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Some like it squat: Residents evicted from the world's tallest squat

The eviction of residents from the unfinished Torre de David is emblematic of the deteriorating relationship between design and unconventional forms of dwelling

Venezuela has turned its back on the residents of Torre de David. Two years after the self-governing community within a half-built Caracas skyscraper was praised by the global architecture community as a beacon for grass-roots regeneration, its unauthorised occupiers are being relocated. Despite longstanding endorsement from Venezuela’s late socialist president Hugo Chávez, the world’s tallest squat - which offered shelter in a capital city where 70 per cent live in slums - is now being systematically cleared of its residents floor-by-floor.

Soldiers and officials began emptying the uncompleted 45-storey office complex in late July. The surprise move was expected to take less than a week and came just days after Venezuela announced it was in negotiations with Chinese banks interested in purchasing the stalled site at the heart of Caracas’s financial district. According to Venezuela’s minister for the transformation of greater Caracas, Ernesto Villegas, the move was ‘not an eviction’ but was a coordinated effort supported by residents who would be relocated to new housing. The autonomous occupation of some 2,000 families had to end, Villegas explained, ‘before a final decision’ about its future could be made with the Chinese.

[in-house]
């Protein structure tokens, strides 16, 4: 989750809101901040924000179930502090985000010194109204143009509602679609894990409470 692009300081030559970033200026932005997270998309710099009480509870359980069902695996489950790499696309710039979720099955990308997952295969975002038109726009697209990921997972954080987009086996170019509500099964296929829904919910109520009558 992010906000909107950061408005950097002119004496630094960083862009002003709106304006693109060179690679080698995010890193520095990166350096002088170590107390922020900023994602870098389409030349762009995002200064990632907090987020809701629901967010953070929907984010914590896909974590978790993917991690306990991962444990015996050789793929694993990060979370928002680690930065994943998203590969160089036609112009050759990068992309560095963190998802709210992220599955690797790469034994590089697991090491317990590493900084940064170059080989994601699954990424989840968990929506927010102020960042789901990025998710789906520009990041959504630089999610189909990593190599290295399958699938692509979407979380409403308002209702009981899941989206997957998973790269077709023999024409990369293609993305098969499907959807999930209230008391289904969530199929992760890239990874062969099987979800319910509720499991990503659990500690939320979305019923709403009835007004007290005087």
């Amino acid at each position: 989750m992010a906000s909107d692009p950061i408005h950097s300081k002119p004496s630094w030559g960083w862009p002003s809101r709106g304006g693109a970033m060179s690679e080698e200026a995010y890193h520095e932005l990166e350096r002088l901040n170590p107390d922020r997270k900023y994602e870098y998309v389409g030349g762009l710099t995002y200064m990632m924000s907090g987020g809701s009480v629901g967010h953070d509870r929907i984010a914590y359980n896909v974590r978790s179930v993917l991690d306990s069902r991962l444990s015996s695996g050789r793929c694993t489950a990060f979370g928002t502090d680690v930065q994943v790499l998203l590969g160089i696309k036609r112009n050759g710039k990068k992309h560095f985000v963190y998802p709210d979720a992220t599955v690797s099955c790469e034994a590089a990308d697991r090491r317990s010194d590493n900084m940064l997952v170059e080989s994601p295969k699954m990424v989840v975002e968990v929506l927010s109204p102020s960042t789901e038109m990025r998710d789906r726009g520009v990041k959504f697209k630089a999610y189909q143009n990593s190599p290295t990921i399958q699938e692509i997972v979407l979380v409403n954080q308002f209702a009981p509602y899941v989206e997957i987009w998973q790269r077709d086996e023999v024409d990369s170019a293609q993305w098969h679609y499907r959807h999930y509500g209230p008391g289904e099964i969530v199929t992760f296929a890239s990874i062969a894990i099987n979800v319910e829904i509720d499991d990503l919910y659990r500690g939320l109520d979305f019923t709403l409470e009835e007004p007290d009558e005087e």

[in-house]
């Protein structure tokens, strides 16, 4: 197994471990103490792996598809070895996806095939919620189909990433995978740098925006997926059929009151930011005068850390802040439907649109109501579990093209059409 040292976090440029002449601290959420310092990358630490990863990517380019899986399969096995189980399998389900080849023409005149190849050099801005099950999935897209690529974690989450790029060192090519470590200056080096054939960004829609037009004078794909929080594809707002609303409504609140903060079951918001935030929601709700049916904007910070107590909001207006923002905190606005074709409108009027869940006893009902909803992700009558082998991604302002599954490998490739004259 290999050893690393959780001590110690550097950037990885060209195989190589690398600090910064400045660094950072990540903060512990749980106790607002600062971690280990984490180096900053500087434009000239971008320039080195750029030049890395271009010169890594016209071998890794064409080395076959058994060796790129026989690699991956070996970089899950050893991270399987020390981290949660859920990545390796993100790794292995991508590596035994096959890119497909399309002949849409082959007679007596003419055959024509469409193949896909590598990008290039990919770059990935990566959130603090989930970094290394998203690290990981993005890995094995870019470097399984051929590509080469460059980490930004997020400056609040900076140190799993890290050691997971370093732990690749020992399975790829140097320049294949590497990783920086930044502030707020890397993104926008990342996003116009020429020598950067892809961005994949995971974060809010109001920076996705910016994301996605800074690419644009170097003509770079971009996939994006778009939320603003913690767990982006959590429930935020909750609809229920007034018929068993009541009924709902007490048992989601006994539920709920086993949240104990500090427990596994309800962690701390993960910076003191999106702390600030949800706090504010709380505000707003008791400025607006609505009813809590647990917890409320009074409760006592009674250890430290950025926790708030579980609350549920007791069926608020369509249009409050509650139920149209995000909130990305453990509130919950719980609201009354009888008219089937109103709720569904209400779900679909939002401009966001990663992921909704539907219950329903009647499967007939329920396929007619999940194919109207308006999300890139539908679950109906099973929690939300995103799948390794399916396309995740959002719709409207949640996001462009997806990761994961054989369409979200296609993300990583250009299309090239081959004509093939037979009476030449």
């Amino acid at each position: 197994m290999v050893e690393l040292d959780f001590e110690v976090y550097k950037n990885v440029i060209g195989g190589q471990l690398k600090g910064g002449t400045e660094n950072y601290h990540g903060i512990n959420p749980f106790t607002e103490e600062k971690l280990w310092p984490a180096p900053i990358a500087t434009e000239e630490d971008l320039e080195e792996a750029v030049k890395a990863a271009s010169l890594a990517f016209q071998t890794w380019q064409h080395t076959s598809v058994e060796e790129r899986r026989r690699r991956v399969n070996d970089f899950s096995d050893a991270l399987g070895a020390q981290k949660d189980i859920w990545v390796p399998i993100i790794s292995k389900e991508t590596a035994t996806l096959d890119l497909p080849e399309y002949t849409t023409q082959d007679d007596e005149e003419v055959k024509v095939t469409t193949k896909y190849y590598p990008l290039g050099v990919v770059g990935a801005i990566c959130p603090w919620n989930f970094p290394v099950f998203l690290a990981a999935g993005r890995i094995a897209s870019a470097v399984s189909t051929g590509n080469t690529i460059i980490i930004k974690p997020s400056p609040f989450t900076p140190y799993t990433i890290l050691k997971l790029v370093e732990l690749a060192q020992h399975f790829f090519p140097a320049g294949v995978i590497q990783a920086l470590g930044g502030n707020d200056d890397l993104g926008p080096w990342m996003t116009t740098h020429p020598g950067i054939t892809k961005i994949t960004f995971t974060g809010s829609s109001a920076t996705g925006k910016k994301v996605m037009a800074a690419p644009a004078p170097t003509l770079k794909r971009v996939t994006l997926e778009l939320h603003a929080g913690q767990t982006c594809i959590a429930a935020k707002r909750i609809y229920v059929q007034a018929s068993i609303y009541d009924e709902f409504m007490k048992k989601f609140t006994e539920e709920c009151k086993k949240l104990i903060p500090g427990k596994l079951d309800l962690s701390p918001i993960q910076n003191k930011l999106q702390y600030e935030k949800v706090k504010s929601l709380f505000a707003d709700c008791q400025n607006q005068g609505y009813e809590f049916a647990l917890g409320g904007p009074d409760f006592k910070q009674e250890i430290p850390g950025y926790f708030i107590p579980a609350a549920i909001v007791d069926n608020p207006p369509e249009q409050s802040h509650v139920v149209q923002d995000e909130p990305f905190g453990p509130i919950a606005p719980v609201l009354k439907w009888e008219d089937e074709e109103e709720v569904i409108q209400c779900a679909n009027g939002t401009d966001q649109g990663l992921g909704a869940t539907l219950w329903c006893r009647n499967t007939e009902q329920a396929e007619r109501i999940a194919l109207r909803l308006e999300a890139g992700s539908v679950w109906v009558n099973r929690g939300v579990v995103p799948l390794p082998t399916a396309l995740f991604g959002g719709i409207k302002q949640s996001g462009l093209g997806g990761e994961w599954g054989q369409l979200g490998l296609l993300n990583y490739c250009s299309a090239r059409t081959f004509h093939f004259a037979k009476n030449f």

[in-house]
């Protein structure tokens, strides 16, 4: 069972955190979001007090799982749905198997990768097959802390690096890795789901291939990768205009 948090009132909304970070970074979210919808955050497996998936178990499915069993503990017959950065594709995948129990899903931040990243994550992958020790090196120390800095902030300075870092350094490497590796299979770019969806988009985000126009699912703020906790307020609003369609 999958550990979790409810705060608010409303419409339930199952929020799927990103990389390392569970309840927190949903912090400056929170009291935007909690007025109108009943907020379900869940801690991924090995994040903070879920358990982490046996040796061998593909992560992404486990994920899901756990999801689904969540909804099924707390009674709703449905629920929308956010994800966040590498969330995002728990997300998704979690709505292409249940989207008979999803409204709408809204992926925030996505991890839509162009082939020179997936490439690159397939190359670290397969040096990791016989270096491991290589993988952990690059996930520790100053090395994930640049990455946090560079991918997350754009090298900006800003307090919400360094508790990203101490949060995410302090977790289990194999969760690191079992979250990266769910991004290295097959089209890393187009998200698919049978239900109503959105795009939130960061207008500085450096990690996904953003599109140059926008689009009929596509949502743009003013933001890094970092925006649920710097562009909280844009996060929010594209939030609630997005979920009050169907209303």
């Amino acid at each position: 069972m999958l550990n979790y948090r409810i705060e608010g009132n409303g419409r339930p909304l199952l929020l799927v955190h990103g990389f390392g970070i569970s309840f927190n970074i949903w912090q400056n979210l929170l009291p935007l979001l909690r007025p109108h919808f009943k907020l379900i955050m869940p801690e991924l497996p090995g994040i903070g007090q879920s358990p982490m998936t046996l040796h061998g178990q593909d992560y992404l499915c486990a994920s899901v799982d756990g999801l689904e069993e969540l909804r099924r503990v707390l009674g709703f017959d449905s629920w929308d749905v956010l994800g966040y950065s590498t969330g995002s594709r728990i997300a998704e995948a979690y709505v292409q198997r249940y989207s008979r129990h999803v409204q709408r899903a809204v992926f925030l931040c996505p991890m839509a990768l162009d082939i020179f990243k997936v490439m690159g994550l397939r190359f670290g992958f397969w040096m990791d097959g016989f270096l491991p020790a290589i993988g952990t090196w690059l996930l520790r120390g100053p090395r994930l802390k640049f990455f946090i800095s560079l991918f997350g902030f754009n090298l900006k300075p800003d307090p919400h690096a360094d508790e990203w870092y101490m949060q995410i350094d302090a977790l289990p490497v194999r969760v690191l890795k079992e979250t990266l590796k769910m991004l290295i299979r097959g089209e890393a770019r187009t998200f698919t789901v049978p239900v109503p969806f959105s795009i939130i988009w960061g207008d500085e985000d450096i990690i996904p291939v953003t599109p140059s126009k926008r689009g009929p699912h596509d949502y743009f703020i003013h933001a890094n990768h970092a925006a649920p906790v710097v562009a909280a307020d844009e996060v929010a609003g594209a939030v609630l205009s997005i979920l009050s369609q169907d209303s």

Washing lines dry laundry by the tower’s unfinished and unenclosed atrium. The many customisations made by residents will be removed to clear the building for sale negotiations. Photograph: Daniel Schwartz

In four short days, seven years of resident-led renewal were to be destroyed. The ad hoc administration which pooled together resident contributions for water, electricity and security and published its own rules and rotas would end. Press were forbidden to film the clearance as families and business owners were escorted from the communal building known affectionately as Torre de David - the Tower of David - after its developer David Brillembourg, whose death amid a financial crisis saw construction grind to a halt 20 years ago.